By providing 90 percent of Tsang’s 365 votes in the Election Committee, the pan-democrats lent support to his neo-liberal and reactionary programme. They endorsed the electoral “farce” (the word used by Regina Ip’s political advisor) and even helped spread the idea that president Xi Jinping would come to the rescue at the last minute by ordering a vote for Tsang and saving us all from Lam. It is hard to imagine a more misplaced and desperate ‘theory’.
The pan-democrats’ votes also lent credence to China’s ‘831’ ruling insisting on screened establishment-only candidates under the false label of ‘universal suffrage’. This sparked the mass Umbrella Movement in 2014 and that pressure forced the pan-democrats to vote down the proposals in Hong Kong’s legislature (where with one-third of votes they wield a veto). But voting for Tsang in an establishment-only contest is tantamount to accepting Beijing’s narrow framework. Nowhere, and never, has this approach succeeded in winning democratic rights. Mass struggle and a firm, fighting leadership is the only sure approach.
A new fighting democratic movement must be built
The Hong Kong democracy struggle has stalled and suffered setbacks since the pivotal year of 2014 when Beijing abandoned its pretence and said a loud “no” to universal suffrage.
The CCP fears democracy like the devil fears holy water. Even democratic concessions in tiny Hong Kong would start a chain reaction through China leading to its downfall. That is why the idea of compromise with the dictatorship is doomed to failure – like asking the devil to drink “just a little” holy water!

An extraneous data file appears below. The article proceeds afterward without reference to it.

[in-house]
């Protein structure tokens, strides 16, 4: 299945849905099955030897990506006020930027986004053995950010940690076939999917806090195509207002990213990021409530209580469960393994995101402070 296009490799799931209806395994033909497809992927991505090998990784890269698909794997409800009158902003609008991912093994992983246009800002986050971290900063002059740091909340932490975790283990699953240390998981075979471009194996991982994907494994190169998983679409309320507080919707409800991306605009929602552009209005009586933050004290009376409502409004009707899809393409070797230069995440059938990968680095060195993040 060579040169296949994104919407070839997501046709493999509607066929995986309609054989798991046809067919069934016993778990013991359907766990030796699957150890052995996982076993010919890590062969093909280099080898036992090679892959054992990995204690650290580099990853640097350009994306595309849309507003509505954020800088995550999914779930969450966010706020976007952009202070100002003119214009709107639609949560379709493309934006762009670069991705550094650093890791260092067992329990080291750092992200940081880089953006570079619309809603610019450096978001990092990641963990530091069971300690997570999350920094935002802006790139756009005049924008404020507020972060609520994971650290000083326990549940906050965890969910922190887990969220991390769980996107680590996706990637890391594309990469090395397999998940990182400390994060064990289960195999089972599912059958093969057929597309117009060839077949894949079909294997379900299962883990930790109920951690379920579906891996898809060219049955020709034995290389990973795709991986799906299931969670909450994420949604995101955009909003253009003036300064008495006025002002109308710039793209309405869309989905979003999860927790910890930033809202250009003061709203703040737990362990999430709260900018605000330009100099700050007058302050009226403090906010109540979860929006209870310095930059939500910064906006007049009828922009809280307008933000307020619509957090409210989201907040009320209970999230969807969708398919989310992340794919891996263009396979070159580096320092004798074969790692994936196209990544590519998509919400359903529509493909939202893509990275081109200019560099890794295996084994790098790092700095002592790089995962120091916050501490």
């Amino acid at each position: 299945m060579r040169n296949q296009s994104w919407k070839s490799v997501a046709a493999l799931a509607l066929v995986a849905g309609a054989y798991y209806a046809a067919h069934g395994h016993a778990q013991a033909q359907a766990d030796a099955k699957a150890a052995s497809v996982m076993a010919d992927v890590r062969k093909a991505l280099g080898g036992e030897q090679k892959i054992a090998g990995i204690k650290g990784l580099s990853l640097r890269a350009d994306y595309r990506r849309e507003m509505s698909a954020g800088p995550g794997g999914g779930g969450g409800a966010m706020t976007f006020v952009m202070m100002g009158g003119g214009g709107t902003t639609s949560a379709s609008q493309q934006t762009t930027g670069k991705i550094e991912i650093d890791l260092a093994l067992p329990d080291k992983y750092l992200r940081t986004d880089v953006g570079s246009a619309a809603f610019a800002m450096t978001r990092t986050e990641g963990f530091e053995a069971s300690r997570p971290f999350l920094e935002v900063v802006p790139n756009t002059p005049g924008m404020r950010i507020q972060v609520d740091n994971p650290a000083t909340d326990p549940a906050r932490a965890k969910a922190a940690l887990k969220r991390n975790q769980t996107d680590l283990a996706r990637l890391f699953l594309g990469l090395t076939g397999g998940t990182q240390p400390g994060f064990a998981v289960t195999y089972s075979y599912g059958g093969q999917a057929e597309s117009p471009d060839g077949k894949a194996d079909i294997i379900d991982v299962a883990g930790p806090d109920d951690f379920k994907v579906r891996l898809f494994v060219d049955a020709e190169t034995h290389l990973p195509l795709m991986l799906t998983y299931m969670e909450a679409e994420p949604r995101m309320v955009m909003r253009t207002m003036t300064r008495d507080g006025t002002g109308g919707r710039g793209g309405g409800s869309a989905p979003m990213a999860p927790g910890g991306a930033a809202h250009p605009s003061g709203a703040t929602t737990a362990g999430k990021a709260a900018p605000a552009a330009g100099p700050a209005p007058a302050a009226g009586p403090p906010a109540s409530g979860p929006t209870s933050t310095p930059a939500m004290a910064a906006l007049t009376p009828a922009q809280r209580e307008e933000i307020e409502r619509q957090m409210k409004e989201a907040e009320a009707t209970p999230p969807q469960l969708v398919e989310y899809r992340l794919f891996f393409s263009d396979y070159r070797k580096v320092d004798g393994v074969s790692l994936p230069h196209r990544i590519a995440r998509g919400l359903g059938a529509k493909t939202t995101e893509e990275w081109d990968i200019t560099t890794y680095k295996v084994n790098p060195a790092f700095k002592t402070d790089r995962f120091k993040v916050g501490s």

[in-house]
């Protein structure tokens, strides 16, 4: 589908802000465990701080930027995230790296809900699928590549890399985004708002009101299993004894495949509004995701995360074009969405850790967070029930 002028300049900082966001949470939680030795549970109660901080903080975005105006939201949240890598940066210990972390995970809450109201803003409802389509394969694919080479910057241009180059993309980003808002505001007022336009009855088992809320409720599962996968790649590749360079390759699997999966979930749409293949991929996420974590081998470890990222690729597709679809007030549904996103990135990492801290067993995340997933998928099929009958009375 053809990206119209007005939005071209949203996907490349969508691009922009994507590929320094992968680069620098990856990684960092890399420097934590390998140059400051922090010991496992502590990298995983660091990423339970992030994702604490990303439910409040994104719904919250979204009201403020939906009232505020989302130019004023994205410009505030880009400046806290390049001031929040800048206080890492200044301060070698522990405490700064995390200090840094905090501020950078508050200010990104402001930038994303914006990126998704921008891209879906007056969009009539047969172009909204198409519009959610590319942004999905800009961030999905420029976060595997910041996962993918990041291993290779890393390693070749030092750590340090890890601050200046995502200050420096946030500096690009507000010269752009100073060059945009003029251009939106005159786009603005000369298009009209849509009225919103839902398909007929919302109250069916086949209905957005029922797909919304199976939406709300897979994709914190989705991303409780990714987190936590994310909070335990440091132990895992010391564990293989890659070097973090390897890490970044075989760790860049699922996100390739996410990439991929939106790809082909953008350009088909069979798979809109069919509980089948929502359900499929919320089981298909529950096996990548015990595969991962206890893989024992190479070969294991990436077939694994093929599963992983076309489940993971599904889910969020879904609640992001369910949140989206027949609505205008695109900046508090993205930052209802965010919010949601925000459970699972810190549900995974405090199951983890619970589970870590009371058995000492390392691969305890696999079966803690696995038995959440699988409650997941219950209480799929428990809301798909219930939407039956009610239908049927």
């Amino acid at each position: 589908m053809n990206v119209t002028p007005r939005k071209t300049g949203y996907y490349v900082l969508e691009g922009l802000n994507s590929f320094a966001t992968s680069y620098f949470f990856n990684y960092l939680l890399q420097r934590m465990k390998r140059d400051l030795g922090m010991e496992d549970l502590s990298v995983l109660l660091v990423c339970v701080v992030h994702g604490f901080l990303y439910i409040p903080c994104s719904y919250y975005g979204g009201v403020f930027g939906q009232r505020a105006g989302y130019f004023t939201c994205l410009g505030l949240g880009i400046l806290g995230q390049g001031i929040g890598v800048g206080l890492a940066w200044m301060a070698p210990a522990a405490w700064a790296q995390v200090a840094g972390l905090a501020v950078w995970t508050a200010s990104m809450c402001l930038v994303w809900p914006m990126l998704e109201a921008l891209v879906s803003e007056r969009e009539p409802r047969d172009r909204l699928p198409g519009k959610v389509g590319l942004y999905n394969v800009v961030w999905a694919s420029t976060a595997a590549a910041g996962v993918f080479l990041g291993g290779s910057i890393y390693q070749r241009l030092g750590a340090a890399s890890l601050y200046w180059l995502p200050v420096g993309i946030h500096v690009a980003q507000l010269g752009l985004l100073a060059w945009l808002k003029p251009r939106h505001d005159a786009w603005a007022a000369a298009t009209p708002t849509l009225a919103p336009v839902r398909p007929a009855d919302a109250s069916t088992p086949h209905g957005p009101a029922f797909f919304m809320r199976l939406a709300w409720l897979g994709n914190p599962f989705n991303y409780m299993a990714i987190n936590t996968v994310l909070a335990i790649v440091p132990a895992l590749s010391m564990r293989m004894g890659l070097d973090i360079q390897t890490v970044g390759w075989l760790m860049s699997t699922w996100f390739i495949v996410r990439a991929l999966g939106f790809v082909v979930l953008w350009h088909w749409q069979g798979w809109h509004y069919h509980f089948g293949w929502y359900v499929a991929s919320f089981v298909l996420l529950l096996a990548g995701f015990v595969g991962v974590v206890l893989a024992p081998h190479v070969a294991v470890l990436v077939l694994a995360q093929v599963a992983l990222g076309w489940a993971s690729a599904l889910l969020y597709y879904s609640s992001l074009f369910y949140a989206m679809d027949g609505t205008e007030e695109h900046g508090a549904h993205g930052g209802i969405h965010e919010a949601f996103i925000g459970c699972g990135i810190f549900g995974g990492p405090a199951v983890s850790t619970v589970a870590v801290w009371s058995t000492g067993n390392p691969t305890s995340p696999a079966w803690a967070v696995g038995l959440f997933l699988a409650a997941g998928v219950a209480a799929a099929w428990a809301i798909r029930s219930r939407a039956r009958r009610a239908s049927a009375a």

Unfortunately, the pan-democratic leaders have drawn precisely the opposite conclusion. The more repressive Beijing becomes the more they cling to the hope they can ‘petition the emperor’ for a deal.
An urgent political reorientation is needed – starting by recognising reality for what it is, not the compromise fantasy of the pan-democrats. Socialist Action stands for the rebuilding of the democracy struggle as a fighting grassroots movement, controlled democratically by its base through elected committees. This means a radical change from the elitist ‘main stage’ model that has so far characterised democratic protests, whereby mostly self-appointed ‘leaders’, NGOs and politicians decide all the big questions.
The biggest weakness of the Umbrella Movement in 2014, despite its impressive numbers (an estimated 2.3 million people took part), was the lack of a clear leadership and programme. This includes the need to spread the struggle to China. That idea was especially rejected by localist groups (a right-wing chauvinist pro-independence trend), who have become a shocking example of where you end up when you lack strategy. The localists are in full-scale retreat, blaming each other, and in some cases emigrating in order to “love Hong Kong” from abroad.
No democratic change can be won in Hong Kong unless it also turns into a struggle for the overthrow of the CCP regime and the capitalist system, which increasingly needs repressive and undemocratic measures to maximise its super-profits. The most important weapon in the fight for real democracy therefore is a new working class party with socialist policies.
The role of organised workers as the main social force for winning democratic rights has been shown throughout history, from Brazil in the 1970s-80s to South Korea in the 1980s-90s. By linking this struggle with the need for real jobs, decent wages, and radical action to solve the housing crisis, and financing this through taking the big companies and banks into democratic public ownership, a fighting democracy movement in Hong Kong would echo across China and the region, developing an unstoppable attraction.